Union leader says jobs will not return, urges media workers to reinvent selves


Carl Hall, executive officer of the Pacific Media Workers Guild, said that despite layoffs and buyouts, newspapers are still vital to the Bay Area. Photo by Steve Rhodes/SF Public Press

[Correction appended 5/25/11]

Former San Francisco Chronicle science writer and union activist Carl Hall took a buyout from the newspaper in 2009. He is now executive officer of the Pacific Media Workers Guild, which represents union newsroom workers at Bay Area newspapers. He talked about changes in the Bay Area’s print news landscape and the future of unionized journalism.

Q: Can you give us a basic outline of the scope of major layoffs in the Bay Area’s newspaper industry?
The Bay Area News Group has been pretty aggressively consolidating. Copyediting has been consolidated in Walnut Creek from all those papers, including the South Bay and East Bay papers.
The Chronicle has gone from an artificial high … of about 560 editorial workers. That was mostly a result of a no-layoff agreement that we got with the Hearst corporation merger. So that was a little high, and something we all expected to come down. We now have something like 130* editorial staff at the Chronicle. I would say that the ratio is along those lines all over the place.

Q: About a 75 percent drop off then?
Yeah, 50 percent or better. I know your next question, though: What has happened to fill the gap? Partly because of concessions agreements we have made with these publishers to allow them to use freelance nonstaff content to an extent never anticipated in the past, there is a long list of Chronicle editorial staff that took buyouts or quit or something, who continue to show up in the paper. That is one of the reasons that the Chronicle can still put out a pretty good product with only 135* or so editorial employees.

Q: How have they managed to keep up running the paper at that kind of skeleton crew level?
I wouldn’t accept that characterization. In fact, I object to that when people do that. It’s hardly a skeleton staff. And they are working like crazy. The core staff, that is, the people drawing a paycheck and getting a W2 — an employee — those people are fewer now. That is for sure. But it is still a productive and large staff compared to anyone else.
Q: So has the Chronicle retained its ability to serve as a watchdog organization in the Bay Area?
Well, it is certainly greatly diminished. It is an outrage that journalism has been gutted the way it has been in this country. I’m just saying that it is a more complicated picture than … when people start portraying the Chronicle as having a skeleton staff.
This market is fragmented where you have the Chronicle, who is surrounded by a fairly large competitor in the Bay Area News Group. In a lot of places you would not have that — you would just have one combined news operation, and it would have more people working for it.

Q: Is that a testimony to the relative health of the news media here, that we still have more than one major daily in the area?

 Well, I think there is some competition here.  There are two big players in the metropolitan area here and I’m not sure that is true in most markets any more. So if you look at the Chronicle separately, it’s probably going to look smaller compared to the top 10 or 20 newspapers in the nation

Q: What degree of influence do you feel the Guild has on working conditions and worker compensation?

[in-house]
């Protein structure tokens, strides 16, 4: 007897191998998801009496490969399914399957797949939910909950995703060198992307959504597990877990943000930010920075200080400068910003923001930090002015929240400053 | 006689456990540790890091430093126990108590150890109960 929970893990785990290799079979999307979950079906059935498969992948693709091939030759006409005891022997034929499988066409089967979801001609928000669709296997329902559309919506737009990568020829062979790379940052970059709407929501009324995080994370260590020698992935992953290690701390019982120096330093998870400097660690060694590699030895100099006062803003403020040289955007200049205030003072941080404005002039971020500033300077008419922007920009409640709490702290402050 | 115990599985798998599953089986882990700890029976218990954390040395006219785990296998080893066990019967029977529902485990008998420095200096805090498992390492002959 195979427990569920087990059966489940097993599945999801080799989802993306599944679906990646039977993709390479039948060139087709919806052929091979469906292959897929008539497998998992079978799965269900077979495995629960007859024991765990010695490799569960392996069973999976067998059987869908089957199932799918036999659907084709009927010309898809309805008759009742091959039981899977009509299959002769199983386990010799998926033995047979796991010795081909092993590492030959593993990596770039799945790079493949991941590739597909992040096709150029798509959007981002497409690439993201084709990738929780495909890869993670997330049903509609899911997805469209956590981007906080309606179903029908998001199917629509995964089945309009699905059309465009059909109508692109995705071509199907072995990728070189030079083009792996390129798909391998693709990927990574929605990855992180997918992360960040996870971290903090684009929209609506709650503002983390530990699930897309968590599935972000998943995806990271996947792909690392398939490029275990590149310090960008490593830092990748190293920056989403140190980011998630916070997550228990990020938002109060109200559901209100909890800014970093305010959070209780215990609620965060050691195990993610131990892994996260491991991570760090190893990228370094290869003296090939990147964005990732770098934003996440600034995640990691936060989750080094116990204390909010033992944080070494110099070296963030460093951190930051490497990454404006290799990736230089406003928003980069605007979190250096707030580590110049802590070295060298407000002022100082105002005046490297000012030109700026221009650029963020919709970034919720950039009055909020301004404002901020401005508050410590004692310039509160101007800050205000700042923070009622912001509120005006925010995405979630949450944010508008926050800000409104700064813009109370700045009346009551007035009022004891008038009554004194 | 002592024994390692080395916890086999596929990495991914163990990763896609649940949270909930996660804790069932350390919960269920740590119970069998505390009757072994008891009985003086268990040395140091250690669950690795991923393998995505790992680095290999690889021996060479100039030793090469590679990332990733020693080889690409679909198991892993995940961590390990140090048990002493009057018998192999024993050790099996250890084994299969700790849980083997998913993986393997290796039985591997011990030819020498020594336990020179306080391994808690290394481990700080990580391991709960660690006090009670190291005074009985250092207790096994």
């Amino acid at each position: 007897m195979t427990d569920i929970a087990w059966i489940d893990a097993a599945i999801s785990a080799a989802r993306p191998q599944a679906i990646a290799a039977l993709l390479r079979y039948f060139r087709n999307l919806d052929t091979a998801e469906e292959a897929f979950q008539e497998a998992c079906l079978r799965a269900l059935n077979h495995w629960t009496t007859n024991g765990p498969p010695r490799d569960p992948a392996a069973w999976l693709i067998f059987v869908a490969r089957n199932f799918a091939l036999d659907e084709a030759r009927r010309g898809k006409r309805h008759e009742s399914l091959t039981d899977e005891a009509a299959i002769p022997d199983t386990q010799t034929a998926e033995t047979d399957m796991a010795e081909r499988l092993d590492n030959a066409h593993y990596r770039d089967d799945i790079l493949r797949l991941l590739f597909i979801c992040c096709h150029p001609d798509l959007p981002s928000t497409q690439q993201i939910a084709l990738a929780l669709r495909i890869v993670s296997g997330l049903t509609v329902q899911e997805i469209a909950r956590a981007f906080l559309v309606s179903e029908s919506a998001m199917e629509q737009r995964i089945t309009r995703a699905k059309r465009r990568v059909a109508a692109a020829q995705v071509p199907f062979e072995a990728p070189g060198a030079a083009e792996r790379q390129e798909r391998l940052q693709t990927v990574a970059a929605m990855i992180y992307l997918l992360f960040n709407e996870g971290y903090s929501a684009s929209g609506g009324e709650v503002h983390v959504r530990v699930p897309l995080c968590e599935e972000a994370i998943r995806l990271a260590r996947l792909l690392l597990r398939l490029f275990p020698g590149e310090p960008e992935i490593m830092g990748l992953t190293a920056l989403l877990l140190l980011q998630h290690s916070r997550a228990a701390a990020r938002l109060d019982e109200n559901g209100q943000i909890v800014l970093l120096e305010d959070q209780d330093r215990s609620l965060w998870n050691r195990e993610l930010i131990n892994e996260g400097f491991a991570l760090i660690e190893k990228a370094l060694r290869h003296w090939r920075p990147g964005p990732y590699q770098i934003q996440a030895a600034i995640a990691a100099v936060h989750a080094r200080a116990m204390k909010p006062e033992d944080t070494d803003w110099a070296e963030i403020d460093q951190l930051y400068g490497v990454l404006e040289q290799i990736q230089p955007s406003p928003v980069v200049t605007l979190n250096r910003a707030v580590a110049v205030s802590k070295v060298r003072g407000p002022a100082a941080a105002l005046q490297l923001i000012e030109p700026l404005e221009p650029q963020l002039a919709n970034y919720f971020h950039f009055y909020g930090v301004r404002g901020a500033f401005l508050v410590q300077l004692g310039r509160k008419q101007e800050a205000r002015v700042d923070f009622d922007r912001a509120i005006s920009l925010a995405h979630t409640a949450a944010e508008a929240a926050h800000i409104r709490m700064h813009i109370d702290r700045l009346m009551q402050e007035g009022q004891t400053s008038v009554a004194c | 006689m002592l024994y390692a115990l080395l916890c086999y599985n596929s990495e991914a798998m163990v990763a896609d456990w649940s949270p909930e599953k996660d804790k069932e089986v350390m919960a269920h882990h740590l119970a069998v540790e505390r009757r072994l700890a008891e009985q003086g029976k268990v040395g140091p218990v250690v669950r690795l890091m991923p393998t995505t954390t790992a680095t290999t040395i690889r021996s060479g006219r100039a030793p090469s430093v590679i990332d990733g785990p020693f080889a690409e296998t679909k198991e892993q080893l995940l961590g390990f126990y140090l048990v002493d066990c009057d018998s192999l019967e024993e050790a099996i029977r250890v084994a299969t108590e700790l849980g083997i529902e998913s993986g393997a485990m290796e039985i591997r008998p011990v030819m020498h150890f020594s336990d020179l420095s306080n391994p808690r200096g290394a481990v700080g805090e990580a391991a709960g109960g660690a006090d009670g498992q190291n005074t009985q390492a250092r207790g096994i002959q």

Well, we still have a contract we were able to reach with all these publishers. We are proud to say we remain a force to be reckoned with in the newspaper business.
One of the main changes that we had to do is to stop trying to stiff-arm freelancers, but to organize freelancers, and that’s what we are starting to do. We have taken on Arianna Huffington. And to advocate for better pay and better conditions for freelancers.
It is a much more productive approach that is much more in tune with the times, instead of trying to hold back the tide — and that is a fundamental shift. We have not yet achieved our goals for freelance organizing. We have just started, really.

We have to evolve into a Hollywood studio system. They work on projects for a time.  Maybe six months or six weeks they are working for a particular publisher and then they go to someone else. But they get their health benefits and other benefits through the union. We are just starting with this and we are not there yet.

Q: So no more pica pole rulers?

Yeah, that (printers) union has a very long history, back into the 1800s. That is pretty much history now. We are not going to weep about it — it’s over. Photo engraving? Well, there is Photoshop now. I think, eventually, why are people even printing newspapers? I can see publications printing special products. Some people will still prefer a print newspaper. I still subscribe to all these things, I don’t know why really, but I do. I like to have the print edition but it seems a little old fashioned. Doesn’t it?

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CORRECTION 5/25/11: Chronicle management noted, and the union confirmed, that while the number of union members on the editorial staff of the Chronicle is approximately 130, the total number of editorial staffers at the paper, including managers not represented by the union, is 165.


Forty-six individuals donated a total of more than $1,000 to help make possible a special report on changes in media in the Bay Area via the journalism micro-funding website Spot.Us 

A shorter version of this story appeared as part of the Public Press’ spring print edition media package of stories.